The latest on for-profit school (de)regulation, equal pay for U.S. women’s soccer, and investing challenges for the blind and deaf
Here are my favorite personal finance reads from around the web this week.
Education Secretary Betsy DeVos rescinded an Obama-era rule that held for-profit schools accountable for claims that their degrees would lead to gainful employment. The regulation required for-profit colleges to disclose debt and earnings data to prospective and current students. According to the Brookings Institution, one in two student loan borrowers from for-profit colleges winds up in default.
The U.S. women’s soccer team won their fourth World Cup championship while engaged in an equal pay lawsuit against their employer, the U.S. Soccer Federation. The pay disparity affects salary—female players earn $99,000 per season while men earn a whopping $263,320 per season—as well as any FIFA World Cup winnings (most recently: $30 million for the winning women’s team vs. $400 million for the men). Boosters hope that the win by a very outspoken and very popular team (USA! USA!) could make the champs’ case stronger.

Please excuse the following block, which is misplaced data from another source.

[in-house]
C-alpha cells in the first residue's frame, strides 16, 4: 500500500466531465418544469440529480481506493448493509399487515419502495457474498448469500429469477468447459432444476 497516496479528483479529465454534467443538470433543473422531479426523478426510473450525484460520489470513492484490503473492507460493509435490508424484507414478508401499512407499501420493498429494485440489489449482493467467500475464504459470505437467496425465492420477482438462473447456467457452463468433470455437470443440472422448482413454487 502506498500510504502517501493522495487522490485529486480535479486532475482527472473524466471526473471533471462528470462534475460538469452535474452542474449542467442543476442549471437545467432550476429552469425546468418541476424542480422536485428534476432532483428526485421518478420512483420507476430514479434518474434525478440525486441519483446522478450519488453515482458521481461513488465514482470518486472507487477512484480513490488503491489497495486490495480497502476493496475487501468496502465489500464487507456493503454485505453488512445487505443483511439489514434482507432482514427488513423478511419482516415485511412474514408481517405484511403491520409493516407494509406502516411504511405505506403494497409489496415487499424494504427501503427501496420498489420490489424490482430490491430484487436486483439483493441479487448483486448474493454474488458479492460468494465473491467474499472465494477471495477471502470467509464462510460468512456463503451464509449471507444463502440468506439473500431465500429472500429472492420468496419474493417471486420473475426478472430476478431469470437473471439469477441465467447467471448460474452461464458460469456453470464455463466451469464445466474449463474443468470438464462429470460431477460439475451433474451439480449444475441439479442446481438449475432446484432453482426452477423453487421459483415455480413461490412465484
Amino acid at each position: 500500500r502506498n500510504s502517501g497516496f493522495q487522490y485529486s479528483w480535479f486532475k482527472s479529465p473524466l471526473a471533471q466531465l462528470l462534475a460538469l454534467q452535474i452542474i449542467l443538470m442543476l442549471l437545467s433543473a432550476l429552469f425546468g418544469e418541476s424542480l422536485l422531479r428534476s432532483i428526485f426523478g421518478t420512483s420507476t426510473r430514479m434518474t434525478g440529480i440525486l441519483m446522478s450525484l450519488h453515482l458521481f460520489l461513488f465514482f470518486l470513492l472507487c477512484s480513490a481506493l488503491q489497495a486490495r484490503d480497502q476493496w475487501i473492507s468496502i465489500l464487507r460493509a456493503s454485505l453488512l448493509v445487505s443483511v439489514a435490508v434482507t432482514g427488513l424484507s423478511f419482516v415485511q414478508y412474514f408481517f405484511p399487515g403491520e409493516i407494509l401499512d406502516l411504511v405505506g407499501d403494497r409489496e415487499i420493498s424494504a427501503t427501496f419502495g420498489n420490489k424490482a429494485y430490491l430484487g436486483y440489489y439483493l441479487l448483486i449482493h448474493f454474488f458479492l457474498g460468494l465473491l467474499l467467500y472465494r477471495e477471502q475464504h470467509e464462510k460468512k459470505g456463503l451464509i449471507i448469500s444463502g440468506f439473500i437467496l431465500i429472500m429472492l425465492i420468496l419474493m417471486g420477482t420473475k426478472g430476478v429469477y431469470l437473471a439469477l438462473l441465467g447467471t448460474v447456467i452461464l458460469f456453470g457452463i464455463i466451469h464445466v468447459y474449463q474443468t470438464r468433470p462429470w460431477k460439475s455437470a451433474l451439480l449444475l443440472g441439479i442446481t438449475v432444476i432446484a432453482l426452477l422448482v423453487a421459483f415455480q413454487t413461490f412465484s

—The New York Times
Blind and deaf people face numerous challenges when trying to manage their personal finances. Often, banks and investment firms fail to provide access and assistance for people who are visually impaired and cannot read their statements or deaf customers who have to communicate via video calls. Recently, both Wells Fargo and Morgan Stanley have settled lawsuits claiming they violated the Americans with Disabilities Act. A few banks and advocacy groups, however, are stepping up to accommodate the 61 million people affected by this.
More than 45 million people owe a collective $1.6 trillion in student loan debt, but experts say the ones struggling most are those who owe less than $10,000. Why? Because these borrowers (who are default at higher rates) are more likely to be people of color who attended for-profit schools, and who often didn’t complete their degree.
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